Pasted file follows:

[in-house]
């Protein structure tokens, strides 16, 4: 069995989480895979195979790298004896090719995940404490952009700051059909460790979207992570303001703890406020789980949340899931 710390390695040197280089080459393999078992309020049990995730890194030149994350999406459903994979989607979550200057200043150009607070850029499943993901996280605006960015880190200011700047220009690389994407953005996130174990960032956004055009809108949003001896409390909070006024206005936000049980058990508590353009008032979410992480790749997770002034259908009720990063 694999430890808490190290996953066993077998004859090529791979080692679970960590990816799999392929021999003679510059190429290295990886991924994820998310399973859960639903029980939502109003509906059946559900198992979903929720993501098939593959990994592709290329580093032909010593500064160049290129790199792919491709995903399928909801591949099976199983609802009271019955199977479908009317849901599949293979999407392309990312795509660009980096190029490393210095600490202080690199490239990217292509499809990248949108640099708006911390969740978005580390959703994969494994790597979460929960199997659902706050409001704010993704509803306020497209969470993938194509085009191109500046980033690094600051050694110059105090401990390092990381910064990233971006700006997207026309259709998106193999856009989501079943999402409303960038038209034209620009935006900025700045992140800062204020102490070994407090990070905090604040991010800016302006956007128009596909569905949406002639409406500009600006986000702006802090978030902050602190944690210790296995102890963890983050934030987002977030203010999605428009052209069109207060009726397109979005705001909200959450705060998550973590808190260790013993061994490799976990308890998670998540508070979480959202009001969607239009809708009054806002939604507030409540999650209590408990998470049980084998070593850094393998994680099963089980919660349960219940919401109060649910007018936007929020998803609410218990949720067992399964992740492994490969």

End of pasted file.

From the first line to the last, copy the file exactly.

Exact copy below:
[in-house]
């Protein structure tokens, strides 16, 4: 069995989480895979195979790298004896090719995940404490952009700051059909460790979207992570303001703890406020789980949340899931 710390390695040197280089080459393999078992309020049990995730890194030149994350999406459903994979989607979550200057200043150009607070850029499943993901996280605006960015880190200011700047220009690389994407953005996130174990960032956004055009809108949003001896409390909070006024206005936000049980058990508590353009008032979410992480790749997770002034259908009720990063 694999430890808490190290996953066993077998004859090529791979080692679970960590990816799999392929021999003679510059190429290295990886991924994820998310399973859960639903029980939502109003509906059946559900198992979903929720993501098939593959990994592709290329580093032909010593500064160049290129790199792919491709995903399928909801591949099976199983609802009271019955199977479908009317849901599949293979999407392309990312795509660009980096190029490393210095600490202080690199490239990217292509499809990248949108640099708006911390969740978005580390959703994969494994790597979460929960199997659902706050409001704010993704509803306020497209969470993938194509085009191109500046980033690094600051050694110059105090401990390092990381910064990233971006700006997207026309259709998106193999856009989501079943999402409303960038038209034209620009935006900025700045992140800062204020102490070994407090990070905090604040991010800016302006956007128009596909569905949406002639409406500009600006986000702006802090978030902050602190944690210790296995102890963890983050934030987002977030203010999605428009052209069109207060009726397109979005705001909200959450705060998550973590808190260790013993061994490799976990308890998670998540508070979480959202009001969607239009809708009054806002939604507030409540999650209590408990998470049980084998070593850094393998994680099963089980919660349960219940919401109060649910007018936007929020998803609410218990949720067992399964992740492994490969």